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caused Captain Sullivan to lose sight of the two men after they turned the corner onto 66th Avenue. When Officer Carolyn arrived with the car, approximately one minute later, they proceeded east on 66th Avenue.

Just then, a van pulled alongside Captain Sullivan's window, and the van driver gestured to roll down the police car's window. Captain Sullivan described the van driver as a heavy-set African-American male in his late forties to early fifties. The van driver informed Captain Sullivan the two men he was "looking for" had boarded a SEPTA bus 4 a few blocks away on 66th Avenue: "Officer, them two guys you're looking for just got on that bus." Captain Sullivan did not ask the van driver's name, address, or telephone number. The two officers chased after the eastbound SEPTA bus, stopped and boarded it. Two to three minutes elapsed between the time Officer Carolyn obtained the car and the time the officers boarded the bus.

Among the twelve to fifteen passengers on the bus, Captain Sullivan saw two men matching the descriptions of the robbery suspects. Both were seated in the rear of the bus. Captain Sullivan testified that Robertson, one of the two men, was wearing a grayish shirt with dark pants 5] and the person sitting next to Robertson was wearing a white shirt and red pants.6

Upon boarding the SEPTA bus, Captain Sullivan made eye contact with Robertson. He saw Robertson remove an item from his waistband with his right hand, reach over the passenger seated next to him, and place the item behind the seat in front of him and to his right—on top of the bus's wheel well. Based on his experience, Captain Sullivan believed Robertson was trying to hide a concealed weapon. Captain Sullivan drew his weapon and ordered Robertson to lie on the floor. A search of the wheel well by another officer revealed a loaded five-shot break-open revolver.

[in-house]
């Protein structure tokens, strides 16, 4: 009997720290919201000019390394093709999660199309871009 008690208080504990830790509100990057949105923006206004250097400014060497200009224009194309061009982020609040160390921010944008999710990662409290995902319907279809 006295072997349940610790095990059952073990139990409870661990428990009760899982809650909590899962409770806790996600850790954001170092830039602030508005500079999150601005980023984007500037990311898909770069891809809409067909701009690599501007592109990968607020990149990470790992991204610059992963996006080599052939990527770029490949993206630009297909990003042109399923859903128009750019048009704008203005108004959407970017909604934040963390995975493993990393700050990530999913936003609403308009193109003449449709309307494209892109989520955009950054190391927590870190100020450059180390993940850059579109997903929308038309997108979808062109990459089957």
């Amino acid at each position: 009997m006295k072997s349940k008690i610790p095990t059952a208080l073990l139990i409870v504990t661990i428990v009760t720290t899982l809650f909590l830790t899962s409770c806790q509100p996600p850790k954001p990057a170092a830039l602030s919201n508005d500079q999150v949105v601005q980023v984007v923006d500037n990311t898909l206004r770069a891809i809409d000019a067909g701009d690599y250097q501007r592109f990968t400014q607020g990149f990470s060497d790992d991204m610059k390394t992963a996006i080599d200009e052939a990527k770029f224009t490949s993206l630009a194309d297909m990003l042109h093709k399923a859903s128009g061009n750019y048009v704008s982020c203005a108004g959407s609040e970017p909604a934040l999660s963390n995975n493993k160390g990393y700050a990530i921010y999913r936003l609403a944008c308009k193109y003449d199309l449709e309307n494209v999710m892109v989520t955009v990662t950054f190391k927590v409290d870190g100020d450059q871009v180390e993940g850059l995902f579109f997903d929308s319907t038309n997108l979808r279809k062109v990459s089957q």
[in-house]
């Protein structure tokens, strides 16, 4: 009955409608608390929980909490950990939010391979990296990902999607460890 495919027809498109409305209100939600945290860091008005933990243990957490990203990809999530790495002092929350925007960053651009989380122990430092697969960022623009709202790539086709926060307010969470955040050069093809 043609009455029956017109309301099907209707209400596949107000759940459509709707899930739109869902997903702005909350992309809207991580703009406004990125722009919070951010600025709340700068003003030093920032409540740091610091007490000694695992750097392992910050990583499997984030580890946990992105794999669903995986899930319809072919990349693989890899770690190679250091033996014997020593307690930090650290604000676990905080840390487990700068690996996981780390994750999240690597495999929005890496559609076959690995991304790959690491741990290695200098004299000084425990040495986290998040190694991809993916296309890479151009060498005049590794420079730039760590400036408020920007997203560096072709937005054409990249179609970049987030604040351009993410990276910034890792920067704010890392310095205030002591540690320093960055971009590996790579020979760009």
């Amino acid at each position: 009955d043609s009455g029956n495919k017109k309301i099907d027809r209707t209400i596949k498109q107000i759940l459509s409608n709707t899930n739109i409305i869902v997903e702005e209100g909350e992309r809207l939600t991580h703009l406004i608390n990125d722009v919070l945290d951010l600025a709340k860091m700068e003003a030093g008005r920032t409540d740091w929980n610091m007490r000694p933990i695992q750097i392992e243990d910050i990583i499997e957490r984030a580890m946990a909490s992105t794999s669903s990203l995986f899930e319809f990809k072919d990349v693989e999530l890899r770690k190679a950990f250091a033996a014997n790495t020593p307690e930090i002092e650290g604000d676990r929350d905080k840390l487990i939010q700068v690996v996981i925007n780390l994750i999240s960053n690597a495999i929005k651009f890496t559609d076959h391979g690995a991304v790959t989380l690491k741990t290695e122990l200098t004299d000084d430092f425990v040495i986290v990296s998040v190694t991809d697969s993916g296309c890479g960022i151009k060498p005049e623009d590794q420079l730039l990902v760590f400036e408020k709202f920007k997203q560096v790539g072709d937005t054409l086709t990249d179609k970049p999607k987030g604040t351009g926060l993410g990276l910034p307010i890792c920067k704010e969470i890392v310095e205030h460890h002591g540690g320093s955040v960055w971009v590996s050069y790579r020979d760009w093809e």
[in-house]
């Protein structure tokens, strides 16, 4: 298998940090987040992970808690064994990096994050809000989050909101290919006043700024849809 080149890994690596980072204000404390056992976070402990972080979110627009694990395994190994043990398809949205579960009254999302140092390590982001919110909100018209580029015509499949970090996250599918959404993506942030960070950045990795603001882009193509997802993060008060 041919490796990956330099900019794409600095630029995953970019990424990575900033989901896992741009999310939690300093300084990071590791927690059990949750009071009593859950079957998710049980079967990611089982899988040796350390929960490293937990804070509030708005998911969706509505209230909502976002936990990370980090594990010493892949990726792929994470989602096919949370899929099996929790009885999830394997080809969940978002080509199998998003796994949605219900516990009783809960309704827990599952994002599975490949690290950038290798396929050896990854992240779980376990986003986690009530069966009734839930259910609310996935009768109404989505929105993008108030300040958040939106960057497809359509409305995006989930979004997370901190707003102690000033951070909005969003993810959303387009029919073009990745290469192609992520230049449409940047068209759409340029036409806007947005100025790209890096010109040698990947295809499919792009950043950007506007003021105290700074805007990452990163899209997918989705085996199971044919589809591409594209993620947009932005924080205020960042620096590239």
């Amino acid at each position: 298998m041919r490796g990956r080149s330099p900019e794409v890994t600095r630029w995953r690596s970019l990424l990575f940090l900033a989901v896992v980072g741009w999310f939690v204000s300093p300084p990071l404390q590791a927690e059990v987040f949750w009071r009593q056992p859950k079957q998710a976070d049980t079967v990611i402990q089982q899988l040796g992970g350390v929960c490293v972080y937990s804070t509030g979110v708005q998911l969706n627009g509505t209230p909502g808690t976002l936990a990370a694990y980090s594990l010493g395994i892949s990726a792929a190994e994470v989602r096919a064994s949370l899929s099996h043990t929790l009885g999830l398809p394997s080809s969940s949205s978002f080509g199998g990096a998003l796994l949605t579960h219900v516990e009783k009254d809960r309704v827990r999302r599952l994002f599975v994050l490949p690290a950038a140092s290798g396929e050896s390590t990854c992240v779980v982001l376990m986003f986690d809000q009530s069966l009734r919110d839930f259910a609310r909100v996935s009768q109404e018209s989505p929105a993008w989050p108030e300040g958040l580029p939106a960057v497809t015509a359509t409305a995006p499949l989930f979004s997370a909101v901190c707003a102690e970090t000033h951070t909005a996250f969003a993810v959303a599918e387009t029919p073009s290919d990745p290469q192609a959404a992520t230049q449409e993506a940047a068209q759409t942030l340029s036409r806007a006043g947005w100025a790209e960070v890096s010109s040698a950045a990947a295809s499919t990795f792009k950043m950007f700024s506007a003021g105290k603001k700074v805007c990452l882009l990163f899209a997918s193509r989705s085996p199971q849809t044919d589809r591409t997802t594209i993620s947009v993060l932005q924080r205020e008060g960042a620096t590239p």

Other officers brought the robbery victim to the scene, but the victim was unable to identify Robertson and his companion as the robbers. The recovered weapon was of indeterminate age and therefore, could not form the basis of a weapons possession charge. See 18 U.S.C. § 921(a)(3) (1994).7 Robertson was charged with illegal possession of ammunition by a convicted felon, a violation of 18 U.S.C. § 922(g)(1).8 After a hearing on Robertson's motion to suppress, the District Court held the police officers "were justified in stopping the SEPTA bus, having formed the . . . reasonable belief that the two robbery suspects had gotten on